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The Content Management Interoperability Services (CMIS) has been around for over three years. This past summer, version 1.1 of the standard was released. During its existence, I have heard several questions from organizations all over the world.

    • What is CMIS?
    • Why should I care?
    • Is anyone actually using it?

CMIS is a standard to allow anyone to use a common framework and set of APIs to access any content repository supporting the standard. It defines common Create, Read, Update, and Delete (CRUD) functionality on both the content and metadata levels.  It supports custom content types, versions, and other core content CMISmanagement concepts. Version 1.1 added support for some basic records management features and an additional interface layer (the JSON browser binding).

CMIS supports the features necessary to build a content management solution, not simply a minimal level of features.

Why should anyone care?

I wrote about the three fundamental CMIS use cases back when the standard was first introduced. Like any standard, it lets organizations leverage different content management systems without having to use multiple interface layers.

CMIS is strongly supported by a large number of vendors in the industry. At Alfresco, we believe that CMIS, and other open standards, are the best way for organizations to integrate systems into their infrastructure. It prevents organizations starting over when new technology components are introduced. Alfresco supports the CMIS br

owser binding introduced in version 1.1 and are working to make sure that we not only support all the features of CMIS, but that we work with OASIS to improve the standard as lessons from both our own and our client’s projects are gathered.

To put it quite simply, CMIS lets you readily access and leverage content in both new and legacy systems without all that messy mucky around with migrations or outdated API layers.

The question remains, is anyone using CMIS?

Cheryl McKinnon over at Forrester Research, Inc. recently tackled that question in a February, 2014 research report, Mobilize, Monetize, And Harvest Enterprise Content With Interoperability Standards. The report found that organizations are starting to use CMIS to great benefit. There were several great examples of organizations leveraging CMIS as a strategic benefit.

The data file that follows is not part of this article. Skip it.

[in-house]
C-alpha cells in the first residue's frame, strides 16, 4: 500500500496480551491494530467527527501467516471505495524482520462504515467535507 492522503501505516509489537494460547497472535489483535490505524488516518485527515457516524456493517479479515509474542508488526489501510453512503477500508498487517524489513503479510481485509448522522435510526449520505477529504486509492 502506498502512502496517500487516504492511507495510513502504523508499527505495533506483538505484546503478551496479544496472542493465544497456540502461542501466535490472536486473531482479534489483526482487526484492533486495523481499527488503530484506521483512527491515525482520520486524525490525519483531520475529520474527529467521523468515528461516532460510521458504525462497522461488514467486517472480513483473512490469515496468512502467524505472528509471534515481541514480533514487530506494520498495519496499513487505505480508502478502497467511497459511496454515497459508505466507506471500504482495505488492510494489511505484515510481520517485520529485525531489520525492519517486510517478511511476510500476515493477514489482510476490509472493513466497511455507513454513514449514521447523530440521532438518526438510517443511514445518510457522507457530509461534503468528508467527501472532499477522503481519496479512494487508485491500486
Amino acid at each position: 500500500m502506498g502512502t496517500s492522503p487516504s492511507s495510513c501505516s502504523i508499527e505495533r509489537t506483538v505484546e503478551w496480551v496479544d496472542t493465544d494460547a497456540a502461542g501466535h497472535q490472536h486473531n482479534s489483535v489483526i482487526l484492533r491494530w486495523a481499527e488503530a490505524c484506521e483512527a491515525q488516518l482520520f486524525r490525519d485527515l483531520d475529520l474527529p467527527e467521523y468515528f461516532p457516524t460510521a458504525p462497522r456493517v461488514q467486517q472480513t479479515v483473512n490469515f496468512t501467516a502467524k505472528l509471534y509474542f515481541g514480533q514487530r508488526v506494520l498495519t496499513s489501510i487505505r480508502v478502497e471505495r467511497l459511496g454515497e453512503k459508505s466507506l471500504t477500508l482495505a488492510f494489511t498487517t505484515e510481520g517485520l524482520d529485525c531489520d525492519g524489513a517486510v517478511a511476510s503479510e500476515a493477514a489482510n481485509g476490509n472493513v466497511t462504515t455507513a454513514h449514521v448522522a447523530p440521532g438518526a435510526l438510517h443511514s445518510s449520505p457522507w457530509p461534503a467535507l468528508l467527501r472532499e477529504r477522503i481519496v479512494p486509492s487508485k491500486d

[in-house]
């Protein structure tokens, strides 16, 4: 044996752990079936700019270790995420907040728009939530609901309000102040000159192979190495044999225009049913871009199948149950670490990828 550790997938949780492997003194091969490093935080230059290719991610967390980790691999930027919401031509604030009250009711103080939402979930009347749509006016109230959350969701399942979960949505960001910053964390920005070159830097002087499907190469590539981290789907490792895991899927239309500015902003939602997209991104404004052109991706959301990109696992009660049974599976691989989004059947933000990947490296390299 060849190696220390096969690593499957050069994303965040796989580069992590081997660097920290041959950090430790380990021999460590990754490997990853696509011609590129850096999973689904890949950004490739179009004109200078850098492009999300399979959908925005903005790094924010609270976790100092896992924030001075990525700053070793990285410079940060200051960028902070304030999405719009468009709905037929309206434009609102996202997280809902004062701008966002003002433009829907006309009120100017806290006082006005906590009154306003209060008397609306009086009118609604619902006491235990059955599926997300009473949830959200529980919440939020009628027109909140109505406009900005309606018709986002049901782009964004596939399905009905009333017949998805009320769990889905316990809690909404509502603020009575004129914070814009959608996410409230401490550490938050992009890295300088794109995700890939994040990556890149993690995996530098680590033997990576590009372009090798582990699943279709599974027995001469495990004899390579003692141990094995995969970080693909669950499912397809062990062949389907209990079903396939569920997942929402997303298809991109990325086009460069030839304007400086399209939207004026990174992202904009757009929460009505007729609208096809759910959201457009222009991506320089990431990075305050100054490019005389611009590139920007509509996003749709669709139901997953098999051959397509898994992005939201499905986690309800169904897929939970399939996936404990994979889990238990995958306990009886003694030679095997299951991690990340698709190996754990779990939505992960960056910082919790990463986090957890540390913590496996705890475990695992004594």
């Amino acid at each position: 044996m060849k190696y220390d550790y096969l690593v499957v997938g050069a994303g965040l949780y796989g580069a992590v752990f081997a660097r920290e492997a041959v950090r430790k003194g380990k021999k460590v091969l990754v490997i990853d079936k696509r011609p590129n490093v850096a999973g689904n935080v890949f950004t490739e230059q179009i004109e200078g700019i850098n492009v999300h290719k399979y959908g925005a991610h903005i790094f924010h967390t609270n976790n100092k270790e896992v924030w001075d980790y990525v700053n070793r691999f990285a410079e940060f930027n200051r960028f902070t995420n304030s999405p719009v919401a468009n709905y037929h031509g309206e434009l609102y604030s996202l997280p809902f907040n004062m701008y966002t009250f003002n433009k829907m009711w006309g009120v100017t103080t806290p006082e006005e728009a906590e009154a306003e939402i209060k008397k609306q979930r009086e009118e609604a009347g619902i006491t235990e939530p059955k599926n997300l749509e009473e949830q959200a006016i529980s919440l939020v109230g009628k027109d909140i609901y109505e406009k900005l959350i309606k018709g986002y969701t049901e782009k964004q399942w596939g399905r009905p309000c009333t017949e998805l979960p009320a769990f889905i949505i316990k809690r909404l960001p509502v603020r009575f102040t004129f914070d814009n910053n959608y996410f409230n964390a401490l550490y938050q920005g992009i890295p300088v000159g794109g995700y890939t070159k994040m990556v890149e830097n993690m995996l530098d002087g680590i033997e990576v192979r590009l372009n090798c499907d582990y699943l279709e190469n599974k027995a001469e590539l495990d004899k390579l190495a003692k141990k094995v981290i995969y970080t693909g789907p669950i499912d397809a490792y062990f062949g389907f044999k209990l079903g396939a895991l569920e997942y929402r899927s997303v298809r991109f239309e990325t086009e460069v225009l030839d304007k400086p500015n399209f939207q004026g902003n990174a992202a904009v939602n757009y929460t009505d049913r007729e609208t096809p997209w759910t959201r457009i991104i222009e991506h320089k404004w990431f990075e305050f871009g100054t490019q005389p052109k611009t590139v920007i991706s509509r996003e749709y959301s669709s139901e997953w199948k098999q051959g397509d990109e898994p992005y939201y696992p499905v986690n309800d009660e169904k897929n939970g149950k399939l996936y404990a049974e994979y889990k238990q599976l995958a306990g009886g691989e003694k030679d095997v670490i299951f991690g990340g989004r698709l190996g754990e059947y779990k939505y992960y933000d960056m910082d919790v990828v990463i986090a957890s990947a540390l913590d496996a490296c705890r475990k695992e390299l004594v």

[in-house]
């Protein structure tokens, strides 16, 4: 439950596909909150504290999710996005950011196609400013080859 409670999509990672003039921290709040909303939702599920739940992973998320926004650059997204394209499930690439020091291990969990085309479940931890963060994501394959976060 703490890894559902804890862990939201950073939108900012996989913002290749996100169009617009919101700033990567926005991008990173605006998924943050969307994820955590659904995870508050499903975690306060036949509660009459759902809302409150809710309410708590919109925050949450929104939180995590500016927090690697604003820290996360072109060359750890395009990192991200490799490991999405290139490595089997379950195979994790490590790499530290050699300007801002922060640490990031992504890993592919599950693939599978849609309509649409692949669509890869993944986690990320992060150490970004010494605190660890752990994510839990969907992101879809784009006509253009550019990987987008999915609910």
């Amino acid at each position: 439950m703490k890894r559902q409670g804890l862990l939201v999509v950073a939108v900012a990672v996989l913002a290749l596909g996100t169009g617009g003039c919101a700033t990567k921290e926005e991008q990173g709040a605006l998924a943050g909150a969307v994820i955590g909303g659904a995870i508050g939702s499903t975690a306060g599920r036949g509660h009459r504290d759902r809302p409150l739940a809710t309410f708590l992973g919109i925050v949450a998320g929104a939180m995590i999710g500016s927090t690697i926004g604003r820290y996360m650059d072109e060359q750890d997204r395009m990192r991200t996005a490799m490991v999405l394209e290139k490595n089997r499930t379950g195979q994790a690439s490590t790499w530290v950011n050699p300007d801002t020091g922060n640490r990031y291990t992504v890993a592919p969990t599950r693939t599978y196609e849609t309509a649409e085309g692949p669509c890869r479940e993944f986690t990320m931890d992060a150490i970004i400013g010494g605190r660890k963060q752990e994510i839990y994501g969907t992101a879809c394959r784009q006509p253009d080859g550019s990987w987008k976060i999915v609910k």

• A U.S. Department of Defense agency switched to Alfresco, and was able to leverage Apache Chemistry’s OpenCMIS to connect to their legacy application in order to access content, and they can now build applications accessing multiple repositories quickly.
  • SAP used CMIS to create a mobile application to collect content from 15 content sources including Alfresco, OpenText, SAP Knowledge Management, and SharePoint. CMIS allowed SAP to use a mobile friendly API to provide content from any CMIS compliant content management system customers have in their infrastructure.
  • ADP wanted to create the ADP Document Cloud as part of their extensive HR cloud services. They decided to look for a provider that could not only scale, but could be accessed through CMIS. This would allow them the flexibility to change content providers if their requirements changed without having to change their customer-facing application. They chose Alfresco due to our CMIS implementation’s maturity and our commitment to the evolution of CMIS.

Interested in learning more about how organizations are using CMIS? You can download the complimentary Forrester report, courtesy of Alfresco.

Take some time, read it, and start thinking about how you can start reaping the benefits of CMIS.

About the author

Laurence Hart

Laurence Hart

Laurence Hart is a proven leader in Content and Information Management who brings nearly two decades of experience solving the challenges companies face as they implement and deploy content solutions. As the Content Management Strategist at Alfresco, Laurence works with organizations to help them evaluate their strategy as it relates to their Content Management efforts.

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